Good Frames Won't Save Bad Paintings

This is a "before" photo.
I spent Thanksgiving alone. The morning started as most my mornings do: coffee, metal, snooze bars. Then it took an odd course. Recently, I finished a book on minimalism. It was shallow, poorly written, pop self-help, but while sifting through the flat and uninspired chapters, a single idea struck me. I dusted the lonely gem from its worthless mineral brethren: remove (either by donating, gifting, or trashing) one item from your house each day. The behavior is intended to cause you to reevaluate the things in your life and determine which items actually add value to it.

Today I threw away a sizable portion of my belongings. I took the spirit of the exercise and ignored the arbitrary once-a-day bit. Six garbage bags in the dumpster later, there are still ten hours of Thanksgiving left. My loved ones are far and I've run out of things to occupy my hands, mind and time. In the light of midday, my philosophically pregnant enlightenment turned about to be something else entirely.

Turns out I was just lonely and trying to occupy my time. That little bastard, loneliness, is tough to pin down. Despair wears many hats. For most it is negative and debilitating. Drug use, sexual promiscuity, and watching reality TV are common manifestations. But there is a rare breed of positive despair that is often overlooked. It sinks its tiny teeth in our necks and drapes itself like a scarf. To the outside observer, it looks almost like a positive character trait, nearly enviable. The affected seem to possess monk like discipline and an uncanny ability to persist in a task beyond human thresholds. It is because their genius is motivated from despair.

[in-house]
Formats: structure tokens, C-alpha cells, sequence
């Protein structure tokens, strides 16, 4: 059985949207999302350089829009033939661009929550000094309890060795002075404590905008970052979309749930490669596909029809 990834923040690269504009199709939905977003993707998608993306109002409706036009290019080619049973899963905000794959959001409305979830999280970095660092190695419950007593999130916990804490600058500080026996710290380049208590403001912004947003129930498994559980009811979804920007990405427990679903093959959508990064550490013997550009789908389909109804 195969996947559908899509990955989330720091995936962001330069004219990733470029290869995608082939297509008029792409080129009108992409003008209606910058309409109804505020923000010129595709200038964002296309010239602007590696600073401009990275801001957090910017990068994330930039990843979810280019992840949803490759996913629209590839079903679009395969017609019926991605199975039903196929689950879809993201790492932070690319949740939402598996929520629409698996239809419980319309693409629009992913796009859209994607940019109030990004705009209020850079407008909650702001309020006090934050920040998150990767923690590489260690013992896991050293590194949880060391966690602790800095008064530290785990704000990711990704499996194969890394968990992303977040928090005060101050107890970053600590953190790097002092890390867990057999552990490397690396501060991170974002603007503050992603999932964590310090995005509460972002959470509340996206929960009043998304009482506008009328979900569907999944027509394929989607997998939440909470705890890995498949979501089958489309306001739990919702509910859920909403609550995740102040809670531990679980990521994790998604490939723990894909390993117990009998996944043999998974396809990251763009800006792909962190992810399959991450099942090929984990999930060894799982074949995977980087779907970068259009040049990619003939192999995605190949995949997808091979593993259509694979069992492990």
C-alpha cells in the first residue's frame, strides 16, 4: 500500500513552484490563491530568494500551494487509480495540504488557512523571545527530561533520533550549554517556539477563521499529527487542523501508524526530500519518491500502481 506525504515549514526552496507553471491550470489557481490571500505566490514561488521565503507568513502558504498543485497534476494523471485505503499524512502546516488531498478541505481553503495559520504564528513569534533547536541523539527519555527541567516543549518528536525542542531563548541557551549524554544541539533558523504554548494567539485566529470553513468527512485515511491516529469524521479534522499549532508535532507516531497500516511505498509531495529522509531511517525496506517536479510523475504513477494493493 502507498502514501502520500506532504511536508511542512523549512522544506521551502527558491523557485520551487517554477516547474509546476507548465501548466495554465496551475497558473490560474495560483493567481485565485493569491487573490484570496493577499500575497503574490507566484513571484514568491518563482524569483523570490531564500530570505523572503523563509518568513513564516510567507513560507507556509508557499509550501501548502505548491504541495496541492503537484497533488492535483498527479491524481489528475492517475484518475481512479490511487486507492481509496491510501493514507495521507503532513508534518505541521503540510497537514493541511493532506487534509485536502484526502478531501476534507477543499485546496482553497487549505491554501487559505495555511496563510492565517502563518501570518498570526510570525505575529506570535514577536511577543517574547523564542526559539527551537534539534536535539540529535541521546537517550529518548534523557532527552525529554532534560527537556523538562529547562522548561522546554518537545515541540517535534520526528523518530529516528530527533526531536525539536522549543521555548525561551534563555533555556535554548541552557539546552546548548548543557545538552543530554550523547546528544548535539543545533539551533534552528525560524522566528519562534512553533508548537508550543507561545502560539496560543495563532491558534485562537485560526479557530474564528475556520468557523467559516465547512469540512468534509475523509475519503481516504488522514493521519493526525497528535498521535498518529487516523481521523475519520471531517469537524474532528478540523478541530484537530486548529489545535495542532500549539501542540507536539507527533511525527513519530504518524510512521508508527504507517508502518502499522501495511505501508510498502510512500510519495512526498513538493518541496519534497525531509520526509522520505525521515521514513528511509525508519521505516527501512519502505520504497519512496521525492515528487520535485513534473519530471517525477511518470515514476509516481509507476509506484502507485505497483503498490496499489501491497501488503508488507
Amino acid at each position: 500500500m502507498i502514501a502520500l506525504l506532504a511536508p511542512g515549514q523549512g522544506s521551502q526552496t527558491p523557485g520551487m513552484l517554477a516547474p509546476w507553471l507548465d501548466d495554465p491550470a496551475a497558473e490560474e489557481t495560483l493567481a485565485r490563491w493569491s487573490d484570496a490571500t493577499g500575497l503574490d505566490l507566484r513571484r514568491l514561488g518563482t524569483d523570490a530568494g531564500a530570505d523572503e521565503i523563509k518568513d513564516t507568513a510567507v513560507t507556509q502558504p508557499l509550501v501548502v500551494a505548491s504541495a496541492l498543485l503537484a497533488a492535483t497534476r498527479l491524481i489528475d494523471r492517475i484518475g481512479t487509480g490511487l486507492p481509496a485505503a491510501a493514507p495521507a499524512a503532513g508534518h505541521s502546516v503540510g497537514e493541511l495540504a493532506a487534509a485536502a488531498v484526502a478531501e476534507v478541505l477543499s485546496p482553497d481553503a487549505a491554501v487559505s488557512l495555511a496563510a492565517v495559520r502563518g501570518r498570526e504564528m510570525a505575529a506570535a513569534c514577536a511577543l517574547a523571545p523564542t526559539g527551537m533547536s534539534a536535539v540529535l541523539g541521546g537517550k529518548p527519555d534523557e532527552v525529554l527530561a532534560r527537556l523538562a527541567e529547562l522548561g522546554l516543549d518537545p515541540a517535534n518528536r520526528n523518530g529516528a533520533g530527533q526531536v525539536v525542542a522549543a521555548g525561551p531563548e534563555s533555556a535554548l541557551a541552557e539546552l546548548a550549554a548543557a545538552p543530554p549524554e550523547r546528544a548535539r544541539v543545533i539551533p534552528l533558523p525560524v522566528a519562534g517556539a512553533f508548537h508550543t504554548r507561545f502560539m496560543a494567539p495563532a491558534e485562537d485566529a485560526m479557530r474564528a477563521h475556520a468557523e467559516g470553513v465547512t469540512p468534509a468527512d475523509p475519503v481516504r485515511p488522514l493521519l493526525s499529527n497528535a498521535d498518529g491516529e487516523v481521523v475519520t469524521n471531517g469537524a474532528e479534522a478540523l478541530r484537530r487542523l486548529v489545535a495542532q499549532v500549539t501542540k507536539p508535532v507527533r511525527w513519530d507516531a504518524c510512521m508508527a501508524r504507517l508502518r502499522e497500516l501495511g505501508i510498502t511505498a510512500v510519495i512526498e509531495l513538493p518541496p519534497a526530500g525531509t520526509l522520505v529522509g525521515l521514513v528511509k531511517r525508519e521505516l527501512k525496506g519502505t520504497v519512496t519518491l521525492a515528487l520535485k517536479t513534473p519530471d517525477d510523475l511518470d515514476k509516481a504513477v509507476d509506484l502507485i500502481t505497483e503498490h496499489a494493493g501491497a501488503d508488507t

We may write, clean, workout, and take care of our mates to a superhuman degree, but corrupt motivations poison the well when they are born of despair and anxiety. The power of distraction is not to be underestimated. In our search to eradicate despair, we must not leave the most cunning breed to flourish. The bottle and the pen are more similar than we think.

*The title of this post is a lyric from "New Noise" by Refused from their seminal 1998 record The Shape of Punk to Come.

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